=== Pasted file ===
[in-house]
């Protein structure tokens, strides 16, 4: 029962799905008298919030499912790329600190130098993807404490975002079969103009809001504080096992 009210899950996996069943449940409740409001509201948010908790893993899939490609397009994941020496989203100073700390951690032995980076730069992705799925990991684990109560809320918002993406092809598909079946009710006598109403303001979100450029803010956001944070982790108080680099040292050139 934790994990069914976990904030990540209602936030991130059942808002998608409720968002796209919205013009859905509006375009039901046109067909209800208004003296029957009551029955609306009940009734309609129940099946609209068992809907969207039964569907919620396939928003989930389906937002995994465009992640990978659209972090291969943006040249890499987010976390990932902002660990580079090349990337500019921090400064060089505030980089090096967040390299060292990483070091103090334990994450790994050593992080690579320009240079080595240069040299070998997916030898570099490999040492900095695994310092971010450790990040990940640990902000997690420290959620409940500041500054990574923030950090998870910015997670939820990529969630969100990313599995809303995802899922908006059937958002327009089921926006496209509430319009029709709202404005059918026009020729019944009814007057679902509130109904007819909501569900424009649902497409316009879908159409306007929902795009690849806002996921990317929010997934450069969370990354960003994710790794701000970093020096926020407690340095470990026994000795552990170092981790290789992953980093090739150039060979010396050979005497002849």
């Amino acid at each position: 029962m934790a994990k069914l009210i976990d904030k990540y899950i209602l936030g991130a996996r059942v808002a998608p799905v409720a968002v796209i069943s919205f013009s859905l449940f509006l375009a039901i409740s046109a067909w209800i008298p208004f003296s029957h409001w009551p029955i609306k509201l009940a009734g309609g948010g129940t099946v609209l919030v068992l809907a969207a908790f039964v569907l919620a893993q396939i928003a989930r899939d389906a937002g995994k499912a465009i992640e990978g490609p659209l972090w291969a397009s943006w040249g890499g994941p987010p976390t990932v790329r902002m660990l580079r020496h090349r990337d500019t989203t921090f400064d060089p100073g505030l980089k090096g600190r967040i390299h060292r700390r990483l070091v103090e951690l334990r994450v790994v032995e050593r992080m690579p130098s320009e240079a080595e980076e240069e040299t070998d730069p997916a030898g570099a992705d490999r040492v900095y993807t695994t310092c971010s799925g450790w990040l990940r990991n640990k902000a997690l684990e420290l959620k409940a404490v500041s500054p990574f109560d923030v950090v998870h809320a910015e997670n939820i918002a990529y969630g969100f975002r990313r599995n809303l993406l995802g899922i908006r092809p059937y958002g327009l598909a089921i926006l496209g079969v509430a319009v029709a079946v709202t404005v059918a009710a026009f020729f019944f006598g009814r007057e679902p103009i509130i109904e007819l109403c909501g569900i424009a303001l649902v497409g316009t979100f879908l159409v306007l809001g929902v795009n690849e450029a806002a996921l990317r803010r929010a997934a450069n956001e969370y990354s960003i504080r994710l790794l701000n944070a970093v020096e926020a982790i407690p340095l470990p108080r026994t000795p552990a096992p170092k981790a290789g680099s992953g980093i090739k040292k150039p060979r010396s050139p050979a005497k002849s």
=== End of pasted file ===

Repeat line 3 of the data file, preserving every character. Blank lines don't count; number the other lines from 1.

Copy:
């Amino acid at each position: 029962m934790a994990k069914l009210i976990d904030k990540y899950i209602l936030g991130a996996r059942v808002a998608p799905v409720a968002v796209i069943s919205f013009s859905l449940f509006l375009a039901i409740s046109a067909w209800i008298p208004f003296s029957h409001w009551p029955i609306k509201l009940a009734g309609g948010g129940t099946v609209l919030v068992l809907a969207a908790f039964v569907l919620a893993q396939i928003a989930r899939d389906a937002g995994k499912a465009i992640e990978g490609p659209l972090w291969a397009s943006w040249g890499g994941p987010p976390t990932v790329r902002m660990l580079r020496h090349r990337d500019t989203t921090f400064d060089p100073g505030l980089k090096g600190r967040i390299h060292r700390r990483l070091v103090e951690l334990r994450v790994v032995e050593r992080m690579p130098s320009e240079a080595e980076e240069e040299t070998d730069p997916a030898g570099a992705d490999r040492v900095y993807t695994t310092c971010s799925g450790w990040l990940r990991n640990k902000a997690l684990e420290l959620k409940a404490v500041s500054p990574f109560d923030v950090v998870h809320a910015e997670n939820i918002a990529y969630g969100f975002r990313r599995n809303l993406l995802g899922i908006r092809p059937y958002g327009l598909a089921i926006l496209g079969v509430a319009v029709a079946v709202t404005v059918a009710a026009f020729f019944f006598g009814r007057e679902p103009i509130i109904e007819l109403c909501g569900i424009a303001l649902v497409g316009t979100f879908l159409v306007l809001g929902v795009n690849e450029a806002a996921l990317r803010r929010a997934a450069n956001e969370y990354s960003i504080r994710l790794l701000n944070a970093v020096e926020a982790i407690p340095l470990p108080r026994t000795p552990a096992p170092k981790a290789g680099s992953g980093i090739k040292k150039p060979r010396s050139p050979a005497k002849s």